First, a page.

May be, more interesting information can be obtained by looking at the terms strongly related to a concrete term. By clicking at the [R] link at the right of a word in the list displayed in Figure 5a, you can explore the relation of the corresponding word to other words. For example, you could see the words related to app (see Figure 5c).
|Figure 5c. Words more strongly related to "app".|
|Figure 5c. Words more strongly related to "app". This window displays the words related to app. There are three levels of dependency. app is included in indicates that, for example, if "app" is used in an abstract, the words "protein", "alzheimer", or "precursor", will be also used. "app" depends on them, as for example a modifier depends on the word that is modified. app is always with indicates that two terms tend to occur always together in the same abstracts and never separated. This is rare. app includes indicates that the if the term "outgrowth" is used, then the term "app" will also be used. It depends on app.|
The new window with the related terms, includes also links that allow further dependency and context analysis. By clicking the words theirselves you can examine the sentences containing the word (as in Figure 5b), the [R] links indicate again that you can see the relations of the corresponding word to another words, and the [X] links give you the sentences containing both the corresponding word and the word that is related.
For example, you may not know what is the meaning and the (conceptual) relation of the terms that seem to depend on app (i.e. "outgrowth"). Then, just click on the [X] link to the right of the "outgrowth" word (as displayed in Figure 5c) and you will be shown the sentences of your abstracts containing either of the words, but from abstracts containing both words (see Figure 5d).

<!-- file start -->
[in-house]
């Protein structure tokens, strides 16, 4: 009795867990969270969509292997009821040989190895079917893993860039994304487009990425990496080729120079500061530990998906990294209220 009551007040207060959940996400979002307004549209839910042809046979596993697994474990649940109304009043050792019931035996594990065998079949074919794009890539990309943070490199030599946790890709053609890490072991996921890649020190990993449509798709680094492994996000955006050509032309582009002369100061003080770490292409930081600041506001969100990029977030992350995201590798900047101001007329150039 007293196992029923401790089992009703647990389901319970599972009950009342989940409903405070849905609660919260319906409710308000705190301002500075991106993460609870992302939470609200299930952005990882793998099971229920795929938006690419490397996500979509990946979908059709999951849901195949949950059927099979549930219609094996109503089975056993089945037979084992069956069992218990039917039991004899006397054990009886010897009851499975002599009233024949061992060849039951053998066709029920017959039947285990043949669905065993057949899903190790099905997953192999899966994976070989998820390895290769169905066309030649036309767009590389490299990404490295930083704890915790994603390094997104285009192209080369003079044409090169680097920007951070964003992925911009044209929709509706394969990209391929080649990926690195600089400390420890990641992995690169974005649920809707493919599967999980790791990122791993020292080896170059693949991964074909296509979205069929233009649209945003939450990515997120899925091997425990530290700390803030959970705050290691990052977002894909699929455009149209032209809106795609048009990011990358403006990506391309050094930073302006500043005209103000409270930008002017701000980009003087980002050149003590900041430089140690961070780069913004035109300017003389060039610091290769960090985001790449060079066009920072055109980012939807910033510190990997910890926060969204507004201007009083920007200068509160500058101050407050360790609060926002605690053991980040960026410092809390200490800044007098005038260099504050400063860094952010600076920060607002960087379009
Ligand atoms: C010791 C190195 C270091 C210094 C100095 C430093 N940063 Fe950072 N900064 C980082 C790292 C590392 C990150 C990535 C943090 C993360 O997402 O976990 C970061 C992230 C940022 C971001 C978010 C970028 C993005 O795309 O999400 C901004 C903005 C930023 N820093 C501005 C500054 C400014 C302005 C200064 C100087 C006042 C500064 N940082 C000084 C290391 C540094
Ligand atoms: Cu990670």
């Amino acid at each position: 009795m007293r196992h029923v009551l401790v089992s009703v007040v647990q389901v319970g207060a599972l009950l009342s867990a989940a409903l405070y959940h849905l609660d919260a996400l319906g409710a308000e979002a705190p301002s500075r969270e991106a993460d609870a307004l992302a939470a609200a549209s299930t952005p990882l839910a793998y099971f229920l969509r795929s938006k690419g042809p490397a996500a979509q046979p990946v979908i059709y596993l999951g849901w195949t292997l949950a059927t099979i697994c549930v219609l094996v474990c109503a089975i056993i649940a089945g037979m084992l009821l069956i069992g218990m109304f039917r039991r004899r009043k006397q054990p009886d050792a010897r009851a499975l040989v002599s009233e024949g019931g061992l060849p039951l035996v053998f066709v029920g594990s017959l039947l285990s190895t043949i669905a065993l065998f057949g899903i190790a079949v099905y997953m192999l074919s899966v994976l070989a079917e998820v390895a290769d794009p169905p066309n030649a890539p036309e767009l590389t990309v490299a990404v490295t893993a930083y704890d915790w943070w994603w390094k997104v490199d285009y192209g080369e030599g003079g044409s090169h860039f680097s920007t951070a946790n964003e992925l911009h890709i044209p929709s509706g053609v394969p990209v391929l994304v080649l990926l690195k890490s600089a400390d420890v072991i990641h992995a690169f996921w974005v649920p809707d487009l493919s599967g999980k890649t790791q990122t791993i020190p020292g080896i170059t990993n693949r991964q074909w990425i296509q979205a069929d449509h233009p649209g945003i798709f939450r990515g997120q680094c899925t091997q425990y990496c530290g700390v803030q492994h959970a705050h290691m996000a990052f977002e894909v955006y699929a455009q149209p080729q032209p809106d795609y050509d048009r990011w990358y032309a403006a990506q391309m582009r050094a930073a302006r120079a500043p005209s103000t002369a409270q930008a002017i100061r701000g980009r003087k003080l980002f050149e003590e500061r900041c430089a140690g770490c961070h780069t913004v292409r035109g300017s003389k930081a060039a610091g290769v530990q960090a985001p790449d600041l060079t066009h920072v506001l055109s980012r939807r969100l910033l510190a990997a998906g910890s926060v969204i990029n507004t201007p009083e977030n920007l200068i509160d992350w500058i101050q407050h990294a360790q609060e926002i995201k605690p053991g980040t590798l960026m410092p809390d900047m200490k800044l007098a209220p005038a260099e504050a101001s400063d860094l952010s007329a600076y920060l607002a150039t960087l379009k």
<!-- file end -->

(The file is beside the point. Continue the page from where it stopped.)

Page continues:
The value that is shown after the [R] and [X] links indicates the fraction of abstracts containing the dependent word where the other word was actually found together.
|Figure 5d. Context of the words app and outgrowth.|
|Figure 5d. Context of the words app and outgrowth. Sentences containing either of the terms (from abstracts containing both terms) are displayed in this window. The colouring can help to see the semantic relatedness of the terms. For example, in this case, there is a sentence (coloured in blue) that contains both terms, and even the terms appear contiguously (marked in pink). From this sentence on can easily realise that app is involved in the regulation of neurite outgrowth.|
Another more flexible way to obtain the same information is to use the window that pops out when you hit the "Explore context of any word" button at the bottom of the window displayed in Figure 5a) (see Figure 5e).
|Figure 5e. Word context window.|
|Figure 5e. Word context window. In this window you can type any word and find basically the same information as we did above with lipase and dependent words. The top window and button gives you the dependencies of the typed word, the middle one, the sentences, and the bottom one, the sentences from abstracts containing two terms. Note that if you type a word that was not analysed by the server (e.g., if you mistype, or if you type a verb) you will not obtain any result.|
Now, we will just do the next step (clicking the button "Compute chains of related words", Figure 5a) with the default values of Alpha and Score.